What Deductions Are Exempt From Federal Taxes but Not FICA?
Deductions offered under your employer’s cafeteria plan are often exempt from federal income tax and Social Security and Medicare taxes; the latter two are called Federal Insurance Contributions Act taxes. In some cases, you do not pay federal income tax on your deductions, but FICA taxes apply, even when the benefit is offered under a cafeteria plan.
An adoption assistance program lets you use pretax payroll deductions to pay for specific expenses that come with legally adopting a child. Expenses include legal adoption, attorney and court costs; agency fees; and traveling, lodging, medical services and counseling expenses. Your payroll deductions for adoption assistance are exempt from federal income tax, but not Social Security tax and Medicare tax.
Contributions toward pretax retirement plans, such as traditional 401(k) and individual retirement accounts, safe harbor and SIMPLE 401(k) and 403(b) accounts, are excluded from federal income tax. However, you must pay Social Security tax and Medicare tax on your contributions.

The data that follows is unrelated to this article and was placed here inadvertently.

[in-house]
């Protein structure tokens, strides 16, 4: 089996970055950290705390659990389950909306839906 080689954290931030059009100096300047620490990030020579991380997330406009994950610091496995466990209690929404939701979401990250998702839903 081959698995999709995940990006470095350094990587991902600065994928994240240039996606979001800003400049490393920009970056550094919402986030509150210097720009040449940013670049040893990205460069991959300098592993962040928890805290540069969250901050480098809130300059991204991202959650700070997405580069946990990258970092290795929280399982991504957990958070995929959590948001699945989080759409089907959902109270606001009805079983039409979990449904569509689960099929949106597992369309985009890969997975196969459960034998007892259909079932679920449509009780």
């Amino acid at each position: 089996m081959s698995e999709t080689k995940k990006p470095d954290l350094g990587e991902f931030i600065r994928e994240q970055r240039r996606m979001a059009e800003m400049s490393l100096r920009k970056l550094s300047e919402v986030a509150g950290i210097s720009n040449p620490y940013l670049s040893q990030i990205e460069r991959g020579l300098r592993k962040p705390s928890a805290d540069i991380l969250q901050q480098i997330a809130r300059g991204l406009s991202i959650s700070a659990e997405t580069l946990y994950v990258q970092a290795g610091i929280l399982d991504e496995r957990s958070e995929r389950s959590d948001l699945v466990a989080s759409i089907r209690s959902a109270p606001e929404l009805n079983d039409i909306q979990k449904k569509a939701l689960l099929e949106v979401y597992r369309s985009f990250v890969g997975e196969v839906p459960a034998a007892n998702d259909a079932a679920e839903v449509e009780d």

Group-term life insurance premiums on coverage up to $50,000 are exempt from federal income tax and FICA taxes. Contributions on coverage over $50,000 are exempt from federal income tax but not FICA taxes.
As of 2013, you pay Social Security tax at 6.2 percent on your wages and taxable pretax deductions, up to the annual wage limit of $113,700. You pay Medicare tax at 1.45 percent on all wages and taxable pretax deductions. As a single person, if you earn more than $200,000 for the year, you must pay an additional 0.9 percent in Medicare tax on the excess amount. The annual threshold for additional Medicare tax for married couples filing jointly is $250,000; for married couples filing separately, the threshold is $125,000. The annual threshold includes your wages and taxable deductions.
Your deductions that are exempt from federal income tax are not included in your taxable wages in Box 1 of your annual W-2 form. Deductions that are not exempt from FICA taxes are counted in your taxable wages in boxes 3 and 5 of the form.
Grace Ferguson has been writing professionally since 2009. With 10 years of experience in employee benefits and payroll administration, Ferguson has written extensively on topics relating to employment and finance. A research writer as well, she has been published in The Sage Encyclopedia and Mission Bell Media.